Faculty want to change course evaluations, citing discrimination
Faculty members are trying to change course evaluations to better assess how student learning is gauged because studies show discrimination skews the results.
Part of course evaluations that rely on student input are frequently referred to as student evaluations of teaching (SET). The results of SET, which are intended to evaluate the effectiveness of a faculty member’s teaching, are critical in determining which faculty members receive tenure and pay raises.
But academic studies show trends of discrimination within the course evaluations based upon factors such as faculty members’ physical features, gender and race.
After becoming aware of the studies, economics professor and Faculty Senate President Bill Harbaugh sponsored legislation designed to reevaluate SET and course evaluations at the university.
“People who are prettier or handsomer get better course evaluations,” Harbaugh said, “and taller men, white men get better course evaluations. That suggests that unless you believe those types of people are better teachers, then yes, there is discrimination in teaching evaluations.”
In May, the Senate approved the creation of a Teaching Evaluation Task Force designed to evaluate, revise and improve the university’s current course evaluation system through a series of experiments over the next year.
In addition to reducing bias against faculty members, the new course evaluations will work to accurately gauge how much students learned during the class.
The Task Force’s chair, Professor Sierra Dawson, said she wants to examine the question of how teaching effectiveness should be measured. She said that it would be beneficial to keep the current methods of teaching evaluation; however, it is necessary to critique them so they produce the most accurate and honest results.
Teaching effectiveness is currently measured in three ways: student input from course evaluations (SET), peer review from other faculty members and a faculty member’s presentation of their own methods.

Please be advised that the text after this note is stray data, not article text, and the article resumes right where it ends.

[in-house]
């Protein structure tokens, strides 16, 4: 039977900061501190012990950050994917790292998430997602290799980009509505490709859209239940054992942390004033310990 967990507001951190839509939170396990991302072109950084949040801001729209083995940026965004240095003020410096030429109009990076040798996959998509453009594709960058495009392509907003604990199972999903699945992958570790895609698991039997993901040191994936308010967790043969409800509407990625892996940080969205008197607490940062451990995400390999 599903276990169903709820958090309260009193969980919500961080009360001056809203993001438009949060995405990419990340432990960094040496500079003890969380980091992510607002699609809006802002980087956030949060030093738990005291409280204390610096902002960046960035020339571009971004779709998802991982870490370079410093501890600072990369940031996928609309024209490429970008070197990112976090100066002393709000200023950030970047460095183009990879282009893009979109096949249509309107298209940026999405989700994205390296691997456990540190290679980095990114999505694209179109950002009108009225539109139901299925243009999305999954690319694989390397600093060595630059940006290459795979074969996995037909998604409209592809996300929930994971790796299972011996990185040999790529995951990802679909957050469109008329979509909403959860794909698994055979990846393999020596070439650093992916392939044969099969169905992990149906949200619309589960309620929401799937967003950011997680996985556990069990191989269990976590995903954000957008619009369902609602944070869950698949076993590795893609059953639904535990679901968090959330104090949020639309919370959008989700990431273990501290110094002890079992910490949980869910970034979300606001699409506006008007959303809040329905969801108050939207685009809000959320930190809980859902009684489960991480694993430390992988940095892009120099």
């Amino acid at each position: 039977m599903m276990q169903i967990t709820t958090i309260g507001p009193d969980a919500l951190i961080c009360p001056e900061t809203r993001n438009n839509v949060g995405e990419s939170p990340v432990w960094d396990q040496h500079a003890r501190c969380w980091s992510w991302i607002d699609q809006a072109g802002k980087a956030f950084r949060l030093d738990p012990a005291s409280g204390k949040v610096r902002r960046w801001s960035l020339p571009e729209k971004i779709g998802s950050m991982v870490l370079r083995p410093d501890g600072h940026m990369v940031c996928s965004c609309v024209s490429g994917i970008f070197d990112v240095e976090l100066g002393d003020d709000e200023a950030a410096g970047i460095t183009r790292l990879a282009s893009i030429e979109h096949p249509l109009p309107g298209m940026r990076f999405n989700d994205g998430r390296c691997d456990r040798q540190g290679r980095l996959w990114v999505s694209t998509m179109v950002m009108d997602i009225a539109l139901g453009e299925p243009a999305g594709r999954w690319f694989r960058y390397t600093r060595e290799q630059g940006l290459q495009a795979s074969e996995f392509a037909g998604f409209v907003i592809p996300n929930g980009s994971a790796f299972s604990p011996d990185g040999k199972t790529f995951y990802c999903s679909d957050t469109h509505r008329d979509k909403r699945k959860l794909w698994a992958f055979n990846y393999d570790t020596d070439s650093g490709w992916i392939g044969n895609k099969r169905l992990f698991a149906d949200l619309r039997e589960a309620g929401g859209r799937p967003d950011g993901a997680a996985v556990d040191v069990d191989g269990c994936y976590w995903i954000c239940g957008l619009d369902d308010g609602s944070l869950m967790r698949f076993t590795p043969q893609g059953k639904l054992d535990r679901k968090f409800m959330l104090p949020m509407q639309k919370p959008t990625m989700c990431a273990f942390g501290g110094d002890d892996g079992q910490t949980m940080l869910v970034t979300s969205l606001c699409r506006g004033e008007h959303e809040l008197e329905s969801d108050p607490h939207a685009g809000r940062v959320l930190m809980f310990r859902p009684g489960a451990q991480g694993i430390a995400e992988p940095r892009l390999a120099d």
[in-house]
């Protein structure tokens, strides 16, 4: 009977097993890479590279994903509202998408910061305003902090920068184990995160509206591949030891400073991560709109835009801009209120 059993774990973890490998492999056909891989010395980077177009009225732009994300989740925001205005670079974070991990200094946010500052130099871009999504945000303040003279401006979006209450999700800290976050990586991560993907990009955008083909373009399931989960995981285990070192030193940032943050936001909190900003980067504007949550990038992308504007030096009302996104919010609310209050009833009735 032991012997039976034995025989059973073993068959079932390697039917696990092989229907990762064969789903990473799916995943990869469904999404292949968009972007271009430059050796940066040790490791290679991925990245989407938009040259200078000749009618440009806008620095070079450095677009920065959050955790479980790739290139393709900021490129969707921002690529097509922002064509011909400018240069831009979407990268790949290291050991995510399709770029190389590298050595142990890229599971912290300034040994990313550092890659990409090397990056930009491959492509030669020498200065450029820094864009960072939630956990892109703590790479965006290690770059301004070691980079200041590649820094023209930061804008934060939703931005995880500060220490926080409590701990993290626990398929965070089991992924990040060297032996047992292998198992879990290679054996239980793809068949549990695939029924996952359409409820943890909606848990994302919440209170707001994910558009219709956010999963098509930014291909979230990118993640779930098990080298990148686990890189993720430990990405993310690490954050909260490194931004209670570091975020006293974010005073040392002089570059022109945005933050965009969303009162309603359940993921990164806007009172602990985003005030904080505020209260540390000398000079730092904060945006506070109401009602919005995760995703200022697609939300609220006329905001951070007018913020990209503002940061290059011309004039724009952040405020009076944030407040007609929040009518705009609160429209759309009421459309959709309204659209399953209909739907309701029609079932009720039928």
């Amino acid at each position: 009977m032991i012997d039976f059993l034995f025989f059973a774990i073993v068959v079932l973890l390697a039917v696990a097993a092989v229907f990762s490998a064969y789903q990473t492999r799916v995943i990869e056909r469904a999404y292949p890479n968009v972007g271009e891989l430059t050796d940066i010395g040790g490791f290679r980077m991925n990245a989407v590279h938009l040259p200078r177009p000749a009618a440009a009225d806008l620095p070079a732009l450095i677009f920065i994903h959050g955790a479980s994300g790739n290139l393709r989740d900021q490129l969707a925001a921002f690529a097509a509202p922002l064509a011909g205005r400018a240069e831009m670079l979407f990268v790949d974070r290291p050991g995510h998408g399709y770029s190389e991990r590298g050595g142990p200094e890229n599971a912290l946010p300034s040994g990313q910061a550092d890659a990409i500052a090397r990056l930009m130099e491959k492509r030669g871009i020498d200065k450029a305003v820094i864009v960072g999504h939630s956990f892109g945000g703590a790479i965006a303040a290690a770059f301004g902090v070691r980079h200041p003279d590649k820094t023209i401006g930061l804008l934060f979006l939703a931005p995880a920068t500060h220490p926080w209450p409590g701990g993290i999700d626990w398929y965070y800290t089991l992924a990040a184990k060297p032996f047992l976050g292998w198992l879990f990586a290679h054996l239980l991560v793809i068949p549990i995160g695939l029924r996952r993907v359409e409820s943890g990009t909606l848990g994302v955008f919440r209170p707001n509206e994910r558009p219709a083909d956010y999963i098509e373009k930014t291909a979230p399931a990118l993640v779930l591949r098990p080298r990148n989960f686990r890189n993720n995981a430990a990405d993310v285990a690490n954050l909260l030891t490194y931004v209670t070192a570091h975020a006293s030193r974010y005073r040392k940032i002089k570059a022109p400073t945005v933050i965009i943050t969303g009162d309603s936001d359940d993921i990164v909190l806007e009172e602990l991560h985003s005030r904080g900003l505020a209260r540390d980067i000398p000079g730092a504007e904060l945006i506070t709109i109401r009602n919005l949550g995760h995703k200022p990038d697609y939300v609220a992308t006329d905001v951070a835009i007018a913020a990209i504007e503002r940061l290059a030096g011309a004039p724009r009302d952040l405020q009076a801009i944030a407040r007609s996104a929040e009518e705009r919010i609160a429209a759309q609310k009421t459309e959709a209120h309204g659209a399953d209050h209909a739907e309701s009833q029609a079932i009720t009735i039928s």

But Dr. Lee Rumbarger, Director of the Teaching Engagement Program at UO, said the current system for student evaluations of teaching does not necessarily assess student learning.
“There’s one study where students who did better in follow-up courses actually gave lower scores to the initial class. In other words, despite learning more, something about the difficulty or nature of the class made students score it lower” Rumbarger said.
She said the bias creates substantial problems due to the fact that professors who teach effectively are rated poorly by students.
Rumbarger will work within the task force to help faculty make changes to their teaching methods and give them the confidence to experiment with new ideas.
Also, the group plans to talk to students about the learning goals of the classes, the degree to which those goals were met and the strength of the faculty member’s methods.
Dawson said these changes are mutually beneficial for both students and faculty members in the long run.
Amanda Johnson, a freshman biology major, perceives course evaluations as useful tools for professors and students alike to judge their progress over the course of the term. “I think that the purpose of course evaluations is for professors to see how well they’re doing and to see their progress. You can also see how much you actually learned and the effectiveness of your study habits” she said.
Since the proposed changes to course evaluations are currently in the experimental phase, students should expect to see the changes roll out in the next few years.
“At the end of the day, students went to class to learn and the tool they should be offered helps them to give feedback about that learning and how effective it was.”
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